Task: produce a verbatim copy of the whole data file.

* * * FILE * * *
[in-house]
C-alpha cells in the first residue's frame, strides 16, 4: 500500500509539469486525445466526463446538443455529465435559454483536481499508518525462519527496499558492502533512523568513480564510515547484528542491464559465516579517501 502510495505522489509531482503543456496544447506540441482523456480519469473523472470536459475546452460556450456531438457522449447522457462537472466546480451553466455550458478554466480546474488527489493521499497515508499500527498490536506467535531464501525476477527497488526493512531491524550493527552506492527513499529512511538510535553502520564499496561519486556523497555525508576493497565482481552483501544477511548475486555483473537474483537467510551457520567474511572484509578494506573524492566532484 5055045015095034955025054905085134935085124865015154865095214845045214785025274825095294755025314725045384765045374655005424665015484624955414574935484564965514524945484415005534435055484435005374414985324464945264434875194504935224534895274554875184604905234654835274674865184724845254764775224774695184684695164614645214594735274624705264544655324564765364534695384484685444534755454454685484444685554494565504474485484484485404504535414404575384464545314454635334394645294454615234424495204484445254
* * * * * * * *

[in-house]
C-alpha cells in the first residue's frame, strides 16, 4: 500500500509539469486525445466526463446538443455529465435559454483536481499508518525462519527496499558492502533512523568513480564510515547484528542491464559465516579517501 502510495505522489509531482503543456496544447506540441482523456480519469473523472470536459475546452460556450456531438457522449447522457462537472466546480451553466455550458478554466480546474488527489493521499497515508499500527498490536506467535531464501525476477527497488526493512531491524550493527552506492527513499529512511538510535553502520564499496561519486556523497555525508576493497565482481552483501544477511548475486555483473537474483537467510551457520567474511572484509578494506573524492566532484 5055045015095034955025054905085134935085124865015154865095214845045214785025274825095294755025314725045384765045374655005424665015484624955414574935484564965514524945484415005534435055484435005374414985324464945264434875194504935224534895274554875184604905234654835274674865184724845254764775224774695184684695164614645214594735274624705264544655324564765364534695384484685444534755454454685484444685554494565504474485484484485404504535414404575384464545314454635334394645294454615234424495204484445254